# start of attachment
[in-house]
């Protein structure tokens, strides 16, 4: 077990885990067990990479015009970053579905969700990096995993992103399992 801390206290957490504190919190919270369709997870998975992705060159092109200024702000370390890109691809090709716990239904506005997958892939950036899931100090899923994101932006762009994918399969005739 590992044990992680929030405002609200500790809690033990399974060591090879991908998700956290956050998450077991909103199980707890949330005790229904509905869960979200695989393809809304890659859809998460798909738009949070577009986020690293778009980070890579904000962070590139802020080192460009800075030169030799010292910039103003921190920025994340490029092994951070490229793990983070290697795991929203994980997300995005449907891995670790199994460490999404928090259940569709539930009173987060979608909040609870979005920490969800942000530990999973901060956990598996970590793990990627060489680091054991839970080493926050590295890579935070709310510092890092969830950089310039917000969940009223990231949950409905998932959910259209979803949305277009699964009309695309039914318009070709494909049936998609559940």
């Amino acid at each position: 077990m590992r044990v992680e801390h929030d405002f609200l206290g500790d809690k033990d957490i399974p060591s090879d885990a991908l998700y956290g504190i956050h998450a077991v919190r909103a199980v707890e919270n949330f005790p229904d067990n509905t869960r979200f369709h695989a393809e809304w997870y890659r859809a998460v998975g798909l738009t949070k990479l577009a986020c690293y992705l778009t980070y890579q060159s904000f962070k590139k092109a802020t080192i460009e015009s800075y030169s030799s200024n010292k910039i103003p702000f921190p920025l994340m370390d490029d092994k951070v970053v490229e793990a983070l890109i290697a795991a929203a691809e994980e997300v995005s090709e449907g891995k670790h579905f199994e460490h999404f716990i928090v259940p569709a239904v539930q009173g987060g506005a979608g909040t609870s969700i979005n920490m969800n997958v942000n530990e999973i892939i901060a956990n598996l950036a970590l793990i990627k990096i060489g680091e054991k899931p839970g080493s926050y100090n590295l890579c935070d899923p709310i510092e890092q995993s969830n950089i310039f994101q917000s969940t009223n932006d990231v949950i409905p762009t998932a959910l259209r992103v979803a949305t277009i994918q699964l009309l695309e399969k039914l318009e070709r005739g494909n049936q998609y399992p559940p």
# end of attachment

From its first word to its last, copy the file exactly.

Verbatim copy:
[in-house]
């Protein structure tokens, strides 16, 4: 077990885990067990990479015009970053579905969700990096995993992103399992 801390206290957490504190919190919270369709997870998975992705060159092109200024702000370390890109691809090709716990239904506005997958892939950036899931100090899923994101932006762009994918399969005739 590992044990992680929030405002609200500790809690033990399974060591090879991908998700956290956050998450077991909103199980707890949330005790229904509905869960979200695989393809809304890659859809998460798909738009949070577009986020690293778009980070890579904000962070590139802020080192460009800075030169030799010292910039103003921190920025994340490029092994951070490229793990983070290697795991929203994980997300995005449907891995670790199994460490999404928090259940569709539930009173987060979608909040609870979005920490969800942000530990999973901060956990598996970590793990990627060489680091054991839970080493926050590295890579935070709310510092890092969830950089310039917000969940009223990231949950409905998932959910259209979803949305277009699964009309695309039914318009070709494909049936998609559940």
């Amino acid at each position: 077990m590992r044990v992680e801390h929030d405002f609200l206290g500790d809690k033990d957490i399974p060591s090879d885990a991908l998700y956290g504190i956050h998450a077991v919190r909103a199980v707890e919270n949330f005790p229904d067990n509905t869960r979200f369709h695989a393809e809304w997870y890659r859809a998460v998975g798909l738009t949070k990479l577009a986020c690293y992705l778009t980070y890579q060159s904000f962070k590139k092109a802020t080192i460009e015009s800075y030169s030799s200024n010292k910039i103003p702000f921190p920025l994340m370390d490029d092994k951070v970053v490229e793990a983070l890109i290697a795991a929203a691809e994980e997300v995005s090709e449907g891995k670790h579905f199994e460490h999404f716990i928090v259940p569709a239904v539930q009173g987060g506005a979608g909040t609870s969700i979005n920490m969800n997958v942000n530990e999973i892939i901060a956990n598996l950036a970590l793990i990627k990096i060489g680091e054991k899931p839970g080493s926050y100090n590295l890579c935070d899923p709310i510092e890092q995993s969830n950089i310039f994101q917000s969940t009223n932006d990231v949950i409905p762009t998932a959910l259209r992103v979803a949305t277009i994918q699964l009309l695309e399969k039914l318009e070709r005739g494909n049936q998609y399992p559940p």